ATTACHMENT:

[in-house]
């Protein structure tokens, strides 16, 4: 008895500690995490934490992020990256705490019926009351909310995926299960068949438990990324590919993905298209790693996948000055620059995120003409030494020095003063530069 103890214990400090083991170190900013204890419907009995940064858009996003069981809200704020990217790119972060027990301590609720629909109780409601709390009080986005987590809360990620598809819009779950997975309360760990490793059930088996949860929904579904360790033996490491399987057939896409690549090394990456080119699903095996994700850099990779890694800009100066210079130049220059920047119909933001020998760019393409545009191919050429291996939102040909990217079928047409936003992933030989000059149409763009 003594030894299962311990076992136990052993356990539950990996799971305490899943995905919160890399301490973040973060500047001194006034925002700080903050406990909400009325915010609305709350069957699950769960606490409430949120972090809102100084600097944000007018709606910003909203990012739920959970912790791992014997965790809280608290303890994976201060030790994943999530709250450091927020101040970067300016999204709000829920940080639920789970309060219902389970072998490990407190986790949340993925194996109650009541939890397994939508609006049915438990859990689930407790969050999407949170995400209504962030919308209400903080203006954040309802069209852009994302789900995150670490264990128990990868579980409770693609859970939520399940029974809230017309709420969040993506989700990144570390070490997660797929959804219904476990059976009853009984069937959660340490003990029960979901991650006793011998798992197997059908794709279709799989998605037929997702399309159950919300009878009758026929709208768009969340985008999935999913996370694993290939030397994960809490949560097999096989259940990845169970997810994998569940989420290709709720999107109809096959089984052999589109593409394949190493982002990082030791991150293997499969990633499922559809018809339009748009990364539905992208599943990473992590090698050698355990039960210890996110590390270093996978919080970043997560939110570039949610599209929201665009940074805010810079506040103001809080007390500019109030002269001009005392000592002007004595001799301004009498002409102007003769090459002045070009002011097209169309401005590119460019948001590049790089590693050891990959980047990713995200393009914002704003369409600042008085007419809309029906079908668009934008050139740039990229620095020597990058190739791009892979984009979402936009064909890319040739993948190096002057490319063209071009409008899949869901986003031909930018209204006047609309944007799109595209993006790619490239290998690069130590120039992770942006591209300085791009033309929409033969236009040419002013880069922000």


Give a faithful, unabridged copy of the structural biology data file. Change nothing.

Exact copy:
[in-house]
């Protein structure tokens, strides 16, 4: 008895500690995490934490992020990256705490019926009351909310995926299960068949438990990324590919993905298209790693996948000055620059995120003409030494020095003063530069 103890214990400090083991170190900013204890419907009995940064858009996003069981809200704020990217790119972060027990301590609720629909109780409601709390009080986005987590809360990620598809819009779950997975309360760990490793059930088996949860929904579904360790033996490491399987057939896409690549090394990456080119699903095996994700850099990779890694800009100066210079130049220059920047119909933001020998760019393409545009191919050429291996939102040909990217079928047409936003992933030989000059149409763009 003594030894299962311990076992136990052993356990539950990996799971305490899943995905919160890399301490973040973060500047001194006034925002700080903050406990909400009325915010609305709350069957699950769960606490409430949120972090809102100084600097944000007018709606910003909203990012739920959970912790791992014997965790809280608290303890994976201060030790994943999530709250450091927020101040970067300016999204709000829920940080639920789970309060219902389970072998490990407190986790949340993925194996109650009541939890397994939508609006049915438990859990689930407790969050999407949170995400209504962030919308209400903080203006954040309802069209852009994302789900995150670490264990128990990868579980409770693609859970939520399940029974809230017309709420969040993506989700990144570390070490997660797929959804219904476990059976009853009984069937959660340490003990029960979901991650006793011998798992197997059908794709279709799989998605037929997702399309159950919300009878009758026929709208768009969340985008999935999913996370694993290939030397994960809490949560097999096989259940990845169970997810994998569940989420290709709720999107109809096959089984052999589109593409394949190493982002990082030791991150293997499969990633499922559809018809339009748009990364539905992208599943990473992590090698050698355990039960210890996110590390270093996978919080970043997560939110570039949610599209929201665009940074805010810079506040103001809080007390500019109030002269001009005392000592002007004595001799301004009498002409102007003769090459002045070009002011097209169309401005590119460019948001590049790089590693050891990959980047990713995200393009914002704003369409600042008085007419809309029906079908668009934008050139740039990229620095020597990058190739791009892979984009979402936009064909890319040739993948190096002057490319063209071009409008899949869901986003031909930018209204006047609309944007799109595209993006790619490239290998690069130590120039992770942006591209300085791009033309929409033969236009040419002013880069922000």